On Saturday, POLITICS NIGERIA published the first part of our compilation on politicians and public office holders with a history of spreading fake news.
In this second part, this newspaper looks at other politicians notable for misinformation in the country.
11. Dino Melaye
Former Senator representing Kogi West, Dino Melaye in November 2019 uploaded a picture of four Nigerian soldiers holding up four fingers in each of their hands.
He alleged that the soldiers were employed by Kogi State Governor, Yahaya Bello to rig election in the state.
“Bello’s fake soldiaers (sic),” he wrote on Twitter.
This is false. A Google reverse image search revealed that the picture was used by a number of publications including, BBC Pidgin, Channels and Daily Post in February, months before Mr Melaye uploaded it.
12. Atiku Abubakar
In July 2019, Atiku Abubakar, took to Twitter claiming that the National Executive Council (NEC) which he chaired in 2006 paid off Nigeria’s entire debt.
Less than 24hrs after his tweet, it gathered over 2,000 likes, shared by over 1,000 people and also, over 400 comments.
Meanwhile, figures obtained from the Debt Management Office (DMO), revealed that Nigeria was still indebted to the tune of N2.2 trillion as of year-end 2006.
13. Goodluck Jonathan
Former president, Goodluck Jonathan, in an interview with Premium Times in June 2019 said he oversaw an economy that consistently grew through-out his term in office.
Meanwhile, a reliable report from FDI shows that truly, Nigeria topped all other African countries in Mr Jonathan’s first two years with respective earnings of $8.84 and $7.07 billion.
However, there was a drop to $5.5 and $4.65 billion in his subsequent two years in charge blew Nigeria off the top spot to the third spot in Africa. By his last year in office, the nation’s FDI had shrunk to $3.14 billion, placing Nigeria as Africa’s 7th destination for FDI. Mr Jonathan’s claim was wrong.
14. Solomon Dalung
Former Minister for Youths and Sports Development, Solomon Dalung once claimed that Nigeria, in various sports competitions, have picked “over 700 medals” in President Muhammadu Buhari first term.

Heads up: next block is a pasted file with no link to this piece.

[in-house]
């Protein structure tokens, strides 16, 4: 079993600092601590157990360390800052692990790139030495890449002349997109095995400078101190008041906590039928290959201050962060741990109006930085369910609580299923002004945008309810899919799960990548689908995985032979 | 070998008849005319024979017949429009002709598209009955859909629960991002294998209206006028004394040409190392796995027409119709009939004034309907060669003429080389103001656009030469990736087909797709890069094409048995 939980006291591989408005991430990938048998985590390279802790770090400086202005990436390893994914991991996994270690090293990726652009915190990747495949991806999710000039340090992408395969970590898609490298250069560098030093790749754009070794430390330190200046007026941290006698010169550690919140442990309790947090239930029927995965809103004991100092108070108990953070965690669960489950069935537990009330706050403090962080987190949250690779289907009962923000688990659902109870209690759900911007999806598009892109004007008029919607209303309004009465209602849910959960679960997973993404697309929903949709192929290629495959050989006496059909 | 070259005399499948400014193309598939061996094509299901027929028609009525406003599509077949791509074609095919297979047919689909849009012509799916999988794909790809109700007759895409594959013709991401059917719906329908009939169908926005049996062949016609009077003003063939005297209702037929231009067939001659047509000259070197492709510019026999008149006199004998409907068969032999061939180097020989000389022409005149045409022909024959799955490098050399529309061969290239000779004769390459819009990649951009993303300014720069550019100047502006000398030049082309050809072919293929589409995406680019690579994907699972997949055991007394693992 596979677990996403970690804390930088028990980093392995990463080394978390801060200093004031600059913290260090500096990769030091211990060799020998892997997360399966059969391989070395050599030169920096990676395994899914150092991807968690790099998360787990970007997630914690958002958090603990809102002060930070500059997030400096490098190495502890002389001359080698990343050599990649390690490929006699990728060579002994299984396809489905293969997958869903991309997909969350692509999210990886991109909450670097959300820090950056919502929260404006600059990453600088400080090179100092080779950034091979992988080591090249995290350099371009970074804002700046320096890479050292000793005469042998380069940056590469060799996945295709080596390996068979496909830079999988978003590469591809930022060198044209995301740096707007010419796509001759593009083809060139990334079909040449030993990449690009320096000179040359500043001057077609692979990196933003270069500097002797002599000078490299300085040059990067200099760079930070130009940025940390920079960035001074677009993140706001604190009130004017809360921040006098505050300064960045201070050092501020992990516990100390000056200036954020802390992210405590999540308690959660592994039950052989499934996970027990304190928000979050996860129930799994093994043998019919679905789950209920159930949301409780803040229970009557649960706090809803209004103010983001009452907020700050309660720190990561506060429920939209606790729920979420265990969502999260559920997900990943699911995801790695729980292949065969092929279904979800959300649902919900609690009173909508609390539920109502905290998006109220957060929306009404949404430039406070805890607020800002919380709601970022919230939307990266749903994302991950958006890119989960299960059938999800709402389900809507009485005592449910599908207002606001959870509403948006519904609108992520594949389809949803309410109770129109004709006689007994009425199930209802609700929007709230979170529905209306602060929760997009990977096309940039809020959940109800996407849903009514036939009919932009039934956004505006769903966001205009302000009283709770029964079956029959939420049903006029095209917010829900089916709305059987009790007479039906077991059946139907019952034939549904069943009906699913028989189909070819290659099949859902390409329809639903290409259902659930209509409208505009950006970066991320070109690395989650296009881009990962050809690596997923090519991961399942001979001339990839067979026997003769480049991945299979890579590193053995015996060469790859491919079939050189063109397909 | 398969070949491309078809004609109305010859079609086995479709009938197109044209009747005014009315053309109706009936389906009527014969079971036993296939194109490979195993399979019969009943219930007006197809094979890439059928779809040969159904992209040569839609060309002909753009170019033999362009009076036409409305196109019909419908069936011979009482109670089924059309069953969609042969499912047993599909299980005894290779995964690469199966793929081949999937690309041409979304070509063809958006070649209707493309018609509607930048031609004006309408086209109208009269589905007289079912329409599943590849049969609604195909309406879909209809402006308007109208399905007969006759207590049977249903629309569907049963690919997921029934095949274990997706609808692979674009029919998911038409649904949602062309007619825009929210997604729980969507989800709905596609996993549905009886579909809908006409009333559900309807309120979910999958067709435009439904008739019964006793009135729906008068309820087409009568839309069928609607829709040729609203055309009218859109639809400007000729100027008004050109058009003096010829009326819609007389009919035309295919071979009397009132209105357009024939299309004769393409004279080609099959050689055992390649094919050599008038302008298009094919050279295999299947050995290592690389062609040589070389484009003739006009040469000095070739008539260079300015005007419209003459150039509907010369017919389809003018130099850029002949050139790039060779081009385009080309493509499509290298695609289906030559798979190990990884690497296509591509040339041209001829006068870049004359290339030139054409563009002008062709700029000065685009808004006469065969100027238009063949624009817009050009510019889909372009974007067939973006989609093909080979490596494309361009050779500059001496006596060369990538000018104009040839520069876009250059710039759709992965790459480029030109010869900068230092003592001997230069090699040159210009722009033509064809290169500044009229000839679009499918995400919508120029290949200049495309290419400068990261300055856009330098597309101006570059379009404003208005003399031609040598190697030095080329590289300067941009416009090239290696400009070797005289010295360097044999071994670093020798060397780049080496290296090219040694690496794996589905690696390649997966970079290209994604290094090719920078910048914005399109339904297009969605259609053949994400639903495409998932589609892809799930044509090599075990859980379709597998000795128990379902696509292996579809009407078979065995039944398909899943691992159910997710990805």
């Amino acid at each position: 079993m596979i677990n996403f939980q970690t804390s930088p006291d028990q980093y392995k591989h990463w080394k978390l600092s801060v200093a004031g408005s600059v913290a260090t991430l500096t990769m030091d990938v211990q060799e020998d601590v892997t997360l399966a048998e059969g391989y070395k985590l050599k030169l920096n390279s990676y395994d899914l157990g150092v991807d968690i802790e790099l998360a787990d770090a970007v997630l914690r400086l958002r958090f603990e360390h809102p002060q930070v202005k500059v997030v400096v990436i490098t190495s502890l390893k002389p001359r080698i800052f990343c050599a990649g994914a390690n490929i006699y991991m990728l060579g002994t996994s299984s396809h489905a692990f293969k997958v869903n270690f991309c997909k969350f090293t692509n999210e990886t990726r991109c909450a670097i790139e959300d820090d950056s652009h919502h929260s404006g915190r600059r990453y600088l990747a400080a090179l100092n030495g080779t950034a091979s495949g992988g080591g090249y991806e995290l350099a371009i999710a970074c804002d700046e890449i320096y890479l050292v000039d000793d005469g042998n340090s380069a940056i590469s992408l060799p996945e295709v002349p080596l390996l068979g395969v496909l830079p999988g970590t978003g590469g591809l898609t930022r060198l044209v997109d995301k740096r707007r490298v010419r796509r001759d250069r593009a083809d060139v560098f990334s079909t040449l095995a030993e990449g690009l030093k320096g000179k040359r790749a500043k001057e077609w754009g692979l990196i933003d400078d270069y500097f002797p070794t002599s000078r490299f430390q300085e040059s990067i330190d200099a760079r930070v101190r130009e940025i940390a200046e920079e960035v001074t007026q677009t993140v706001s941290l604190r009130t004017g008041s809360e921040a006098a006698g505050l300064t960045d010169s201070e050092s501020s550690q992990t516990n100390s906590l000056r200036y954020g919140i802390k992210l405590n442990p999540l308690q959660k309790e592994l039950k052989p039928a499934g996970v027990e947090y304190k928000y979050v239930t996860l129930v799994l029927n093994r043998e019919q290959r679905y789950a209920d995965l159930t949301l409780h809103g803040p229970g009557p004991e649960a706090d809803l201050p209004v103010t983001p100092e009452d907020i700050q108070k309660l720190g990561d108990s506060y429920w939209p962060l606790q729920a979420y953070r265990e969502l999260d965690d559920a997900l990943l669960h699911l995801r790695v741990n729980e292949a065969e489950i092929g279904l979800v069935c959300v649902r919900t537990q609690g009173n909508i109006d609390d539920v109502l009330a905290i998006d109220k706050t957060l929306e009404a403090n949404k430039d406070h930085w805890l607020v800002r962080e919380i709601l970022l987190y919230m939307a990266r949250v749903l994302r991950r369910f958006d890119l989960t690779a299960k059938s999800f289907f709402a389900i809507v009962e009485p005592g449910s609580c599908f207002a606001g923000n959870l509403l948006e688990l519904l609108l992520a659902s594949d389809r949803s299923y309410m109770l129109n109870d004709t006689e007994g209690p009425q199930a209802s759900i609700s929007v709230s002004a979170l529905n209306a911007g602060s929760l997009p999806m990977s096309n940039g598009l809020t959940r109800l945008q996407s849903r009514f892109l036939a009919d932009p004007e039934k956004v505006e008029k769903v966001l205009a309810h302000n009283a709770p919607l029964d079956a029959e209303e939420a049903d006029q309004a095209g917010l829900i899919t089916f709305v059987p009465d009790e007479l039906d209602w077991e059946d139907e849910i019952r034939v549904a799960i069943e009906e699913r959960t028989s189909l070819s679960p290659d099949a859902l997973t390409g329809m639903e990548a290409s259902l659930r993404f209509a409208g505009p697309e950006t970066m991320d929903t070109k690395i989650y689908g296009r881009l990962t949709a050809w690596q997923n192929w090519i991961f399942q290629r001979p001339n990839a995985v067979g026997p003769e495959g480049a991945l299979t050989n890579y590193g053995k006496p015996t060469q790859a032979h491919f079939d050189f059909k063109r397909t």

This is false. A fact check later negated this claim. By extension and based on the available data, Nigeria won a total of 137 medals through-out Mr Buhari’s first term.
15. Adamu Adamu
While speaking at the 2018 International Literacy Day celebration in Kano, the Minister of Education, Adamu Adamu said 60 million Nigerian youths and adults are illiterate; of which 60% are female, and 11 million are out-of-school.
But data from the Centre for Intelligence Agency (CIA) and the National Bureau of Statistics (NBS) proved him wrong.
The CIA figure for illiterate Nigerians aged 15 and above is 80 million. Likewise, the 2018 publication of the National Bureau of Statistics titled “Statistical Report on Women and Men in Nigeria” puts illiterate Nigerians within ages 15-24 at 14 million.
16. Reno Omokri
In a series of tweets ahead of last general election, Former aide to Goodluck Jonathan, Reno Omokri claimed that unemployment rate has been worse under the administration of President Muhammadu Buhari than it has been in previous administrations.
He references a report from the National Bureau of Statistics which shows the unemployment rate of Nigerians in the last quarter of 2017.
A fact check which relied on data from NBS later proved him wrong. Statistics show that there was an increase in full-time employment between the ending of 2016 and beginning of 2017.
17. Lauretta Onochie
In September 2018, President Buhari’s Personal Assistant on Social Media, Lauretta Onochie, posted a picture of an asphalt road being constructed and caption it “Nasarawa-Jos Road”.
A Google reverse image proved her wrong as it showed that the picture was that of a stock photo uploaded to Getty Images in November 2015. This led to controversy and a trending hashtag #TweetLikeLaurettaOnochie.
She later pulled down the tweet and apologised for the “big mistake” saying “it won’t happen again”.
18. Peter Obi
In preparation of 2019 election, Peter Obi in a debate said Nigeria’s poverty rate grows at 6% per minute.
But that is not true according to the Brookings Institution and new projections on country economic growth from the International Monetary Funds’ World Economic Outlook”.
Data highlights from the clock, Brookings noted at the time Mr Obi made the claim show that “extreme poverty in Nigeria is growing by six people every minute”.
If we follow the premise of Nigeria’s poverty rate growing by 6 per cent every minute, it means by the fourteenth minute, the entire population (assuming even that it grows to 205.8 million) will be extremely poor.
As a committed political fact-based and fact-checking newspaper, we shall bring to our audience by next weekend other popular politicians (especially current Ministers with history of spreading fake news).